• China has been blocking release of monetary data to the IMF since 2007, which makes it hard for the international organization to make any judgements about currency manipulation: "China allowed the release of its reports until the monetary fund's executive board decided in June 2007 that reports should pay more attention to currency policies. China has quietly blocked release of reports on its policies ever since, without providing its specific reasons to the I.M.F.

    A person who has seen copies of the most recent report last summer said that the monetary fund staff concluded the renminbi was "substantially undervalued."

    The monetary fund regards a currency as substantially undervalued if it is more than 20 percent below its fair market value
  • Genetically Modified rice has been given a safety certificate by the Chinese Ministry of Agriculture, but the strain has to clear further hurdles before hitting the shelves.  Here are some interesting numbers: "China now yields around 500 million tons of grain annually. With the population expected to increase to 1.6 billion by 2020, 630 million tons of grain will be needed, experts said."  Wow -- that's a 25% increase in 10 years.
  • China has announced "A big plan to wipe out overcapacity".  According to China Daily, "The China Banking Regulatory Commission, China's watchdog on banks, has asked banks to retain strict controls on loans to industries with high energy consumption, high emissions or overcapacity. For instance, no loans are now allowed for any new projects in six industries with overcapacity and ship making unless these projects have approval from the National Development and Reform Commission, China's top economic planner. The six industries are steel and iron, cement, glass sheet, chemical processing of coal, polysilicon and wind power equipment."  Hmmm...the government of a centrally-planned economy proclaiming a drive for efficiency.  Best of luck with that.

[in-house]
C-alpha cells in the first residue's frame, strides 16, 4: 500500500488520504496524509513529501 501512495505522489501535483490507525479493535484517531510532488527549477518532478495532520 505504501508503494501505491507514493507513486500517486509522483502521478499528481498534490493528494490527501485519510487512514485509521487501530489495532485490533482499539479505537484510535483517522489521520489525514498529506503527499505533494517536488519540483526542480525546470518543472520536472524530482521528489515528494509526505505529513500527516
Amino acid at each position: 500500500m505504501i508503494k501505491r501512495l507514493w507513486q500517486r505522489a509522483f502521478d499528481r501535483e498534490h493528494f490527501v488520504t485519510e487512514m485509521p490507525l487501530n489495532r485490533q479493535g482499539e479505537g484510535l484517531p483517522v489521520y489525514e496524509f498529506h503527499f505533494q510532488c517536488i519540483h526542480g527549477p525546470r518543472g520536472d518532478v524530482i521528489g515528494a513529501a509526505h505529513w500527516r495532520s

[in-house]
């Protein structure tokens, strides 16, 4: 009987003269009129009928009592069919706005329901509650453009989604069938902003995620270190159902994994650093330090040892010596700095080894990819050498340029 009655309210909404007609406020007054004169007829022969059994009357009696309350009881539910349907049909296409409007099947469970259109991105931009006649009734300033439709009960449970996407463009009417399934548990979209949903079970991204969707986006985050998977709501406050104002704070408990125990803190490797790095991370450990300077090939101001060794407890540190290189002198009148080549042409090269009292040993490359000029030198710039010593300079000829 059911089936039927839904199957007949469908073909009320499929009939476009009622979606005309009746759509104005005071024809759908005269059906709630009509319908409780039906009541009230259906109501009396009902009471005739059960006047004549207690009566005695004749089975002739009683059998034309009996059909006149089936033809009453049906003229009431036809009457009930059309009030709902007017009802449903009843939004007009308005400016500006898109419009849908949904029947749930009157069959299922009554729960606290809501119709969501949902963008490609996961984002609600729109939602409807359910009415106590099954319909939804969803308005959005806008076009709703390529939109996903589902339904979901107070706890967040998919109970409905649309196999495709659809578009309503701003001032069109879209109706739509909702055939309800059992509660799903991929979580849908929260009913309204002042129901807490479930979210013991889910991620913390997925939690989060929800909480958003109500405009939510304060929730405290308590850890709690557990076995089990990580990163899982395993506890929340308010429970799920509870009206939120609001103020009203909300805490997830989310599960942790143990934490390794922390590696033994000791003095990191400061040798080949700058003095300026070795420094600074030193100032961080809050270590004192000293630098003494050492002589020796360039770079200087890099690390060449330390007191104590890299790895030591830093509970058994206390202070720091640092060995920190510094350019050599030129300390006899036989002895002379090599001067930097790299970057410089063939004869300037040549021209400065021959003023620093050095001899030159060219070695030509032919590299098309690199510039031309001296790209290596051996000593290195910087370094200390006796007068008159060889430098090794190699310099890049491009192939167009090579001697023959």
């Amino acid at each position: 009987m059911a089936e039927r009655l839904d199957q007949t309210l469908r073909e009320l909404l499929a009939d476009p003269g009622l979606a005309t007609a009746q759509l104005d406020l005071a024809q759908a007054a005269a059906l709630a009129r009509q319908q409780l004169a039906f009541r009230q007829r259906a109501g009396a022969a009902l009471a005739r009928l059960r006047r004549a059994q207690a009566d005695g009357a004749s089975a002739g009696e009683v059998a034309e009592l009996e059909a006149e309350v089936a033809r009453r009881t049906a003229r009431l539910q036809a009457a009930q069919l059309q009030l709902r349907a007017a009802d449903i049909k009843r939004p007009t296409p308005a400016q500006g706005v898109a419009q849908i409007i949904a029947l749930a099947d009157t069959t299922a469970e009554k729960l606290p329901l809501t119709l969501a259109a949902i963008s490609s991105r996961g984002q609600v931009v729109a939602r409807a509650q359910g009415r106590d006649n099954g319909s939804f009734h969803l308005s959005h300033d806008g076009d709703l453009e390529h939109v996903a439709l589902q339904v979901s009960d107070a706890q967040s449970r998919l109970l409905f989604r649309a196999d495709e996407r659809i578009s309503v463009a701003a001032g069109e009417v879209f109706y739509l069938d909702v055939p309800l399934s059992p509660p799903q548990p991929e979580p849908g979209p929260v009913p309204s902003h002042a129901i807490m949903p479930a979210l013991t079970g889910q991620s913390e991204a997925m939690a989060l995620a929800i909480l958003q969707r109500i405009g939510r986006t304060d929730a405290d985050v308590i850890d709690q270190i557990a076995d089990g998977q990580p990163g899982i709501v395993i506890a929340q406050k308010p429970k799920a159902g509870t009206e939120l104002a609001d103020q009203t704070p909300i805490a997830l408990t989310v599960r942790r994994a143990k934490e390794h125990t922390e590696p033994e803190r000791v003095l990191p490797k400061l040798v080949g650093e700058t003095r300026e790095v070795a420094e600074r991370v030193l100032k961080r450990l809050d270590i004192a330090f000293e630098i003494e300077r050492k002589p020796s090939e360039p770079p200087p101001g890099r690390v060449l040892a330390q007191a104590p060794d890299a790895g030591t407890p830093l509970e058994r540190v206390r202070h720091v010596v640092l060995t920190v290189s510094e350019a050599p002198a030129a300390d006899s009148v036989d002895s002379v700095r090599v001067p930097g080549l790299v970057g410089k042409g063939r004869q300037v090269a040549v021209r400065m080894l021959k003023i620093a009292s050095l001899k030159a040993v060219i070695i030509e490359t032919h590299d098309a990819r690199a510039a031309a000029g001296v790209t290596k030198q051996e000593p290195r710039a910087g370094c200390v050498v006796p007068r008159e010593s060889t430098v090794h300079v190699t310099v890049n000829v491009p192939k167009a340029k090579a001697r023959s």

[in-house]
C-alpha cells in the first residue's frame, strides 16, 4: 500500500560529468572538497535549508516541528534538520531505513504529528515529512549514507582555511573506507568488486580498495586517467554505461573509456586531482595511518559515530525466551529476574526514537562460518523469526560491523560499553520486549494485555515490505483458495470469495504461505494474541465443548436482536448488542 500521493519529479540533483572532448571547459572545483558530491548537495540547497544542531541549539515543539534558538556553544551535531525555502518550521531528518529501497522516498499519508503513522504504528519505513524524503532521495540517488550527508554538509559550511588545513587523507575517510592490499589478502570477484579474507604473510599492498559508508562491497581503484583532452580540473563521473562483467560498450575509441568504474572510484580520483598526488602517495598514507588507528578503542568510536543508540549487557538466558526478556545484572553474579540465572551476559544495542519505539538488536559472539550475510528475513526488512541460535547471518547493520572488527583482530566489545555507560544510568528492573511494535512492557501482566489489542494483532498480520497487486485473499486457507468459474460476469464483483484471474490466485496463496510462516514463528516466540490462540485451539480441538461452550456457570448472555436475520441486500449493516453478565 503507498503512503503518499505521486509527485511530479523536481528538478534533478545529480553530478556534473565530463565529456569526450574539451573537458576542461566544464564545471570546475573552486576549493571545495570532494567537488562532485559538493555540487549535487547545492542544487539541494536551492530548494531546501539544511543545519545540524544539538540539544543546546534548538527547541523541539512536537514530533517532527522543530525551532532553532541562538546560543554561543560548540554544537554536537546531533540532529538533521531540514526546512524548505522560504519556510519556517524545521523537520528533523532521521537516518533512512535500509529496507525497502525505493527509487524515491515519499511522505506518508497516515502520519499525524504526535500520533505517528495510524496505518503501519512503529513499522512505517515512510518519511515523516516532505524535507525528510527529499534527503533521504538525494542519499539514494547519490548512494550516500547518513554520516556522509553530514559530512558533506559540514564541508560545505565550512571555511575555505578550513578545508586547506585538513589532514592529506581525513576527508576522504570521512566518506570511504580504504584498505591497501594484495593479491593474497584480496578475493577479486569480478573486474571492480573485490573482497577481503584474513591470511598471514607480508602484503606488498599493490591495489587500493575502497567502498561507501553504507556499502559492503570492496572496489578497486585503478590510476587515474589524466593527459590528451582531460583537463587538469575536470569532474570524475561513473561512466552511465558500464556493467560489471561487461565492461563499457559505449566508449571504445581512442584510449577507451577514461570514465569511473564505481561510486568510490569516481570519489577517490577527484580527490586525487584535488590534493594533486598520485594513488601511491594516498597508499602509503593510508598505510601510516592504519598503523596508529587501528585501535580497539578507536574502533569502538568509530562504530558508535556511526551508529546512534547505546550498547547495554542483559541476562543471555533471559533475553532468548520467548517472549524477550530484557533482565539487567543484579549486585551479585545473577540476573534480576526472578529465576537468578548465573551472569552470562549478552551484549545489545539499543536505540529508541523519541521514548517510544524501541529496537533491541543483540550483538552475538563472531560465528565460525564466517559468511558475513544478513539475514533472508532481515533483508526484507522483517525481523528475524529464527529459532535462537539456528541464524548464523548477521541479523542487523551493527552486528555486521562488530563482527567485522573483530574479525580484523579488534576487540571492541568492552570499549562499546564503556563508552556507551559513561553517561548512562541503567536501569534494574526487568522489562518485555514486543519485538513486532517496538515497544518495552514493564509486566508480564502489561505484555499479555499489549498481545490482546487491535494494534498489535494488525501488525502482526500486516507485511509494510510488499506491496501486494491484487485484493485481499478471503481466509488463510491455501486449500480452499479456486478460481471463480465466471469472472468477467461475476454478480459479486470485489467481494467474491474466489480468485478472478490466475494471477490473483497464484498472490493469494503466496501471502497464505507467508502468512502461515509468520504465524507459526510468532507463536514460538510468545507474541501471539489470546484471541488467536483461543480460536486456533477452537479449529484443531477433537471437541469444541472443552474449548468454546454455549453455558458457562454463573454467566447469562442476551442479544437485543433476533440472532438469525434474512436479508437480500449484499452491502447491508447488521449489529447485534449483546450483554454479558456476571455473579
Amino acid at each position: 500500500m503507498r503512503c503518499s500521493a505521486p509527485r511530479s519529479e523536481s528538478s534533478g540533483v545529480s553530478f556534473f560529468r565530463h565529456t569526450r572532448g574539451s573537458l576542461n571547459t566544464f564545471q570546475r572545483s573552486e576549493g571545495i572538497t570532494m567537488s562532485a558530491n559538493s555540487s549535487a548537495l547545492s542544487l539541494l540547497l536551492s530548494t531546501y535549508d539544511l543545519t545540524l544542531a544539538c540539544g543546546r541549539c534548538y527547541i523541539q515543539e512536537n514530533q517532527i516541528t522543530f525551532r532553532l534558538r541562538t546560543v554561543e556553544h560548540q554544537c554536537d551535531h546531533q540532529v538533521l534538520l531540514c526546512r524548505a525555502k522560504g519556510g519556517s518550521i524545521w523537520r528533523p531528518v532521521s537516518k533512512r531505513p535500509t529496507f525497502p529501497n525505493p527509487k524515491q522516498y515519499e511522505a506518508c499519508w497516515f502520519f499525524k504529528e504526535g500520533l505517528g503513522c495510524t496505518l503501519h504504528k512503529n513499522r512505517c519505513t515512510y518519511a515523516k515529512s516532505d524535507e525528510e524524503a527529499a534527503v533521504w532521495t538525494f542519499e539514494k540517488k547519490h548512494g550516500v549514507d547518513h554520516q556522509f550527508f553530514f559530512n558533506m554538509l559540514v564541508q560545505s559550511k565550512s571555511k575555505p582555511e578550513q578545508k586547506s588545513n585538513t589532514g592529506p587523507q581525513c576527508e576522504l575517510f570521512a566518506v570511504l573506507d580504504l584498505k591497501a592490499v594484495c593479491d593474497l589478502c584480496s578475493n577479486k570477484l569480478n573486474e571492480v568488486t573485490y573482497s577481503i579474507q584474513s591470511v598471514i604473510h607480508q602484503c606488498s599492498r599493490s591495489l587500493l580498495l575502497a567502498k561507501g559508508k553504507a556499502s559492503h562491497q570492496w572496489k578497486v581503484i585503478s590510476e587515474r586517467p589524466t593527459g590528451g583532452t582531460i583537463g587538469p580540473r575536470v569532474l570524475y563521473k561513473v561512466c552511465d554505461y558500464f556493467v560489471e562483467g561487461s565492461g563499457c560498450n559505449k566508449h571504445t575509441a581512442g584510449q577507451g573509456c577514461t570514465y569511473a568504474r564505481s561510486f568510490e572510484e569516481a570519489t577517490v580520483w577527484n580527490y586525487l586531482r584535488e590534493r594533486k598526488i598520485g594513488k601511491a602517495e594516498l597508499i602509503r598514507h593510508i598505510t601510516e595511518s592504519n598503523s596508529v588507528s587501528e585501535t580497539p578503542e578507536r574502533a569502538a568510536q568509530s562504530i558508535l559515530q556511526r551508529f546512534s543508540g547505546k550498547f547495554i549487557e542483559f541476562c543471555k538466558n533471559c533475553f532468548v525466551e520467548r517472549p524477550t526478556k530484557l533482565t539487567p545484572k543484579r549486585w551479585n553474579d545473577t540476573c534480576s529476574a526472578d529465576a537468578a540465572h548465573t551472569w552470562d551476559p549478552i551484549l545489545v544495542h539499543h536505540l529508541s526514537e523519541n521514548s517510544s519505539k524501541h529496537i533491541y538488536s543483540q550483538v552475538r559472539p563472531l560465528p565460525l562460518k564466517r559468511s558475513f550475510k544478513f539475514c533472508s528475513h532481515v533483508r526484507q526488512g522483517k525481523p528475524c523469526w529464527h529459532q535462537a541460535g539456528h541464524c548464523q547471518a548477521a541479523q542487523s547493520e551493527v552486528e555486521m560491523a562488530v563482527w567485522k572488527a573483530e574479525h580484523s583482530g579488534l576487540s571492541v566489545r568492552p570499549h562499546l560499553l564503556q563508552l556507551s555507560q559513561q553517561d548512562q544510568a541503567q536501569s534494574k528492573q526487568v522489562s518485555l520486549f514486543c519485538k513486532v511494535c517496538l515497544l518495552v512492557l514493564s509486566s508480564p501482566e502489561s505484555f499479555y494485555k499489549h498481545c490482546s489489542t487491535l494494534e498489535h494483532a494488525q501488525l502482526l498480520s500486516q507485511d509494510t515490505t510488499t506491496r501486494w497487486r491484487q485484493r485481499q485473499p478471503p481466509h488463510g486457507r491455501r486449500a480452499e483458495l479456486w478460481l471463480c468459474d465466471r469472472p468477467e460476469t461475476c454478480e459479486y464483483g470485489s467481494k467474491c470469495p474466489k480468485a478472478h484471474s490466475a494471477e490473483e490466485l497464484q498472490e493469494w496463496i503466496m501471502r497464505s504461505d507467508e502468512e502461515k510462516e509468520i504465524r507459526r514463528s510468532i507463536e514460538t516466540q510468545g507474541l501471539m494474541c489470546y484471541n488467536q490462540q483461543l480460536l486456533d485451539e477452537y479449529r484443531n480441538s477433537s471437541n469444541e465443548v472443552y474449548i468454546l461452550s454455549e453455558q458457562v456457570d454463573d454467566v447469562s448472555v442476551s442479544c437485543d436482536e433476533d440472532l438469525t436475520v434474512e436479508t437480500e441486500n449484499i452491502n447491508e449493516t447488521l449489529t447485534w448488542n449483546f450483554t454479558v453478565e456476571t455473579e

DIYBio and Making at the BBC

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This morning's biosecurity update from the Partnership for Global Security carried a mess of links I hadn't seen, including a story at the BBC entitled "Tech Know: Life hacking with 3D printing and DIY DNA kits".  The embedded video has an interesting clip on a printed stainless steel Mobius strip with freely moving rings that can run around the perimeter -- interlinked complex shapes.  Neat.  (Not a new thing in plastics, but I hadn't seen it in metal before.)

Cambridge's James Brown gets the honor of introducing the Beeb's audience to synthetic biology, biobricks, and engineering methods for biological systems.  The 3D-printed DremelFuge gets a photo and a significant mention.  I explicitly pointed to this sort of application of 3D printing in my book, though it is happening even faster than I had imagined.  Shapeways is now printing all sorts of interesting materials, though the resolution of most 3D printers and processes still doesn't make them useful for the sorts of objects I want to print.  That said, there is clear improvement over time.